On Thursday, April 10th, news reports came out that a Korean student is found dead after being kidnapped for days. It is a story that kept netizens abuzz and a day after, it is still a trending topic on most Korean portal sites.
The story also made it to the front page of the online version of Korea Times, labelling the Philippines as a “death trap” for Koreans. The editorial is in three parts, with the first installment published on April 11th.
I watch TV Patrol almost on a daily basis and there is never a day that they don’t report about crimes happening in the Philippines ~ from bag snatching to kidnapping and even massacres. The other day, they reported about a massacre that happened in Baguio where five people, three of them children, were killed. Most of the time, the suspect is related to the victims.
In the case of the Koreans in the Philippines, reports have pointed to Koreans victimizing their own countrymen who are either living in or visiting the Southeast Asian country. As in the editorial of Korea Times…
â€œIt is highly possible that there are Koreans behind these crimes,â€ said Professor Kim Dong-yeob at Busan University of Foreign Studies.
According to him, the majority of cases involving Korean victims are contract killings. â€œMany Koreans flying to the Philippines have a reason to flee Korea. Many are gang members escaping law enforcement. What they end up doing is paying people to swindle money from Koreans. businessmen, students and tourists.â€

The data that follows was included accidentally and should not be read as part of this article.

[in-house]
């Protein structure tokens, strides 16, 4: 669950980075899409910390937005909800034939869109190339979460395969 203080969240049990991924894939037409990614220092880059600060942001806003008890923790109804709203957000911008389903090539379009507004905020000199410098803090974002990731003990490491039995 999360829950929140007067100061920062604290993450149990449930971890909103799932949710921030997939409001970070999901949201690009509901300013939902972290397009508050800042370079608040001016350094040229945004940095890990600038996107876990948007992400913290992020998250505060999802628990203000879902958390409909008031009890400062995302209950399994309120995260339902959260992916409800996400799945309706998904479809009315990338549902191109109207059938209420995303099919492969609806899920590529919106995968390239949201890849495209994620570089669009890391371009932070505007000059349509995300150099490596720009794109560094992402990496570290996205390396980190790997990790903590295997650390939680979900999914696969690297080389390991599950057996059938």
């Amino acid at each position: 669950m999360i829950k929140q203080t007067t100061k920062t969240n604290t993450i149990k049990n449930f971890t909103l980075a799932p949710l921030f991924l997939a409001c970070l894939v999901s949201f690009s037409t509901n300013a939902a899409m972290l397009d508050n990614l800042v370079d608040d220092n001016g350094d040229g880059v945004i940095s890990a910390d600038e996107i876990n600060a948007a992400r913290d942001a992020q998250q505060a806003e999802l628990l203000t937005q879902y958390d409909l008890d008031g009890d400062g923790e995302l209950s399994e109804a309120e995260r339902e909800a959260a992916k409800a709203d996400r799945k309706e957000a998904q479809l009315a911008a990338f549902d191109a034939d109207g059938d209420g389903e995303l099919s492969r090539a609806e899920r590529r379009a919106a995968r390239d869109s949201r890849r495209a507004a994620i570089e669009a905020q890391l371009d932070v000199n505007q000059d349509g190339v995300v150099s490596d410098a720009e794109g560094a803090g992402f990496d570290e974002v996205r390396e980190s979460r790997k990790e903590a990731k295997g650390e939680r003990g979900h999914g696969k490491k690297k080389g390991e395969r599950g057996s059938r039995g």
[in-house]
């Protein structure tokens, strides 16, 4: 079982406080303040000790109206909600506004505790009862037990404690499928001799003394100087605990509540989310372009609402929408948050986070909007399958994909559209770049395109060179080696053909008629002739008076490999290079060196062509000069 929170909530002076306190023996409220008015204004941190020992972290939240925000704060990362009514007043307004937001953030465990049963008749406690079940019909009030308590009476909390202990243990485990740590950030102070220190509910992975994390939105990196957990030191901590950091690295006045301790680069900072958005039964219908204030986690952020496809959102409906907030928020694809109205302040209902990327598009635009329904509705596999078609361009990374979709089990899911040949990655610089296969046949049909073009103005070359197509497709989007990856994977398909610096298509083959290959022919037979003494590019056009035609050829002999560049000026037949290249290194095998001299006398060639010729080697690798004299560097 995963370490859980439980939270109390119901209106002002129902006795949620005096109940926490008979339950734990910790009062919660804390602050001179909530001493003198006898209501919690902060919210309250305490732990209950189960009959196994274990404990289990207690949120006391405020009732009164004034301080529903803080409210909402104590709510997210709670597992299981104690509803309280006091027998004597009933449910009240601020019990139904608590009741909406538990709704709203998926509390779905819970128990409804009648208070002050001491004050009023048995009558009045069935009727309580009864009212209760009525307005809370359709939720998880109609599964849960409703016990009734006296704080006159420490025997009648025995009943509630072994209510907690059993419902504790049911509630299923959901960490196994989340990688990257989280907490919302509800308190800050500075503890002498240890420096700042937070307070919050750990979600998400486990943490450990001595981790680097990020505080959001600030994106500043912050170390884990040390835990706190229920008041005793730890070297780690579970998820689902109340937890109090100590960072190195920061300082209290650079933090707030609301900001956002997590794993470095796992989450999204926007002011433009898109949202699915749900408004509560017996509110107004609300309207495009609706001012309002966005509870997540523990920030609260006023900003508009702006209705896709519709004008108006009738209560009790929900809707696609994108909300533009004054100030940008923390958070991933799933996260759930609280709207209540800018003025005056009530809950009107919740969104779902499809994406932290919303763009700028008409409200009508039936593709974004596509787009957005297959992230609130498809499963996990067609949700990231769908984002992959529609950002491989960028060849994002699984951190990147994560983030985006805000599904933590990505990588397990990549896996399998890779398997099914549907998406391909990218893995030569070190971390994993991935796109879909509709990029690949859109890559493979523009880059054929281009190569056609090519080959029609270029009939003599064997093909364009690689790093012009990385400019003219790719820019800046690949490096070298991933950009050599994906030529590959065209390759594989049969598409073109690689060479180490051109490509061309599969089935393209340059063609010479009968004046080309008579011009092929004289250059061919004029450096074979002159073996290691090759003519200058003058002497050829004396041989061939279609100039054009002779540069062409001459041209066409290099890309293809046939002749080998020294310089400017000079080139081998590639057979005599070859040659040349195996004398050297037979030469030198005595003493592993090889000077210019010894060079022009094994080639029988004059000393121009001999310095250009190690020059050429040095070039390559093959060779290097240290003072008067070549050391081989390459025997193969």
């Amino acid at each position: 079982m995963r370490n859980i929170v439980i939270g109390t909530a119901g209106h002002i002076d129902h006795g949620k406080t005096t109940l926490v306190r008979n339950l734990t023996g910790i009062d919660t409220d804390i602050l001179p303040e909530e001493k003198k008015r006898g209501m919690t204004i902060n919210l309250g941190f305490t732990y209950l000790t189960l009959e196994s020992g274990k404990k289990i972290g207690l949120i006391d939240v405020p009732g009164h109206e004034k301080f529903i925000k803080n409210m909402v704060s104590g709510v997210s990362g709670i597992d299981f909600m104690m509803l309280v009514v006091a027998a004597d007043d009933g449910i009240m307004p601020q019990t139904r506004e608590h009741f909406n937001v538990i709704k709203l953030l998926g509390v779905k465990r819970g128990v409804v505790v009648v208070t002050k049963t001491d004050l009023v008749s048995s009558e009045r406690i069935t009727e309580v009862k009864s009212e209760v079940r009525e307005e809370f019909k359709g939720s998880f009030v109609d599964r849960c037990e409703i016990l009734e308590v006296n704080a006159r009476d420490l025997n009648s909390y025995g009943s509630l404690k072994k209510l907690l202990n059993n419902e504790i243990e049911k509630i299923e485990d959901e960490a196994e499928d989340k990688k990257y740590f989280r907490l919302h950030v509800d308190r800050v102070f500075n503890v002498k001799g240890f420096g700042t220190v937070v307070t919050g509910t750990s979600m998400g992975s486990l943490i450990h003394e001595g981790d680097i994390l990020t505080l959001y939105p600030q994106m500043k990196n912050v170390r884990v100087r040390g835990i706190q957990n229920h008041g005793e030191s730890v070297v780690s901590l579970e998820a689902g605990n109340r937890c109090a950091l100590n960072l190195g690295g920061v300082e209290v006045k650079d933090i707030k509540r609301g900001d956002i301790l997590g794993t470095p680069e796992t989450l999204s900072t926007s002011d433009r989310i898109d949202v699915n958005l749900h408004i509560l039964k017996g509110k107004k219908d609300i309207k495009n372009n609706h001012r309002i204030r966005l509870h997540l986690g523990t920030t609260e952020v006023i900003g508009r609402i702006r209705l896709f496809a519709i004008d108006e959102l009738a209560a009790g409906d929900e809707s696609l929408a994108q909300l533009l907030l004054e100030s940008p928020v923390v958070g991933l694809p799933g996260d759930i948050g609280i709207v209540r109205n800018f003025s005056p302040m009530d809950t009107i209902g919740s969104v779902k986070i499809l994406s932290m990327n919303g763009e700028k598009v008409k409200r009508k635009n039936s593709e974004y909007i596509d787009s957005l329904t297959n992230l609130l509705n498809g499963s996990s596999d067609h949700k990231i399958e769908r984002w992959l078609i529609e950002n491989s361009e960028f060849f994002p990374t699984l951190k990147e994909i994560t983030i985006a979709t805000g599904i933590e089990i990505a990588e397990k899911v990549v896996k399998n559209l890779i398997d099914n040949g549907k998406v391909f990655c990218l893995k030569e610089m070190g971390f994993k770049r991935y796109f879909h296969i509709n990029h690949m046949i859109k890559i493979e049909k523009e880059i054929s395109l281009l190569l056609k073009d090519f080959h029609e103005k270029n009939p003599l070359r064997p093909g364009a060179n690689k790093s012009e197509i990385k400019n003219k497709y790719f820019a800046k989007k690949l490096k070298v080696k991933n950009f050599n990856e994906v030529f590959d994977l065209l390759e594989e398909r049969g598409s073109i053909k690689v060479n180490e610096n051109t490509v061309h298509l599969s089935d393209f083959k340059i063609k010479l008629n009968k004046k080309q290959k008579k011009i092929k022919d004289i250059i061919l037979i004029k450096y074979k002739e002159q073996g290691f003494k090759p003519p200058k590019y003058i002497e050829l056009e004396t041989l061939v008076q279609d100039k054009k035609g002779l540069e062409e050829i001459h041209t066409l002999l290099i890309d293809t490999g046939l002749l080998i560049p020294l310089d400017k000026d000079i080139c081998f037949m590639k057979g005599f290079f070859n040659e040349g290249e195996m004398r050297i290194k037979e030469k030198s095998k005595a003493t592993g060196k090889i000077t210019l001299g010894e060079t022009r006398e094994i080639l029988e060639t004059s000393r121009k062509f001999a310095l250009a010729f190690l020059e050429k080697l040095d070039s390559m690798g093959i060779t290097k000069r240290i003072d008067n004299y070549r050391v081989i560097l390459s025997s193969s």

Read the full article here.
Koreans are the top tourists in the Philippines. It is also estimated that there are over 100,000 living in the Philippines. That is twice more than the number of Filipinos living in South Korea. The increasing crimes committed by or towards Koreans in the country has prompted the local government to establish Korean Desks at police stations.
The sheer number of Koreans living in the Philippines has attracted unwanted characters. In a Korean television show last year, it was mentioned that the Philippines is the go-to country of Koreans who have broken the law. In fact, one of Korea’s most wanted was arrested in the Philippines last year.
Calling the Philippines a “death trap” for Koreans may be misleading if most of these crimes were done by a few bad eggs among them. The Philippines’ police force is already burdened with local crimes, petty or not.
Korean tourists, students and businessmen are all welcome to come and visit the Philippines. The bad elements are not.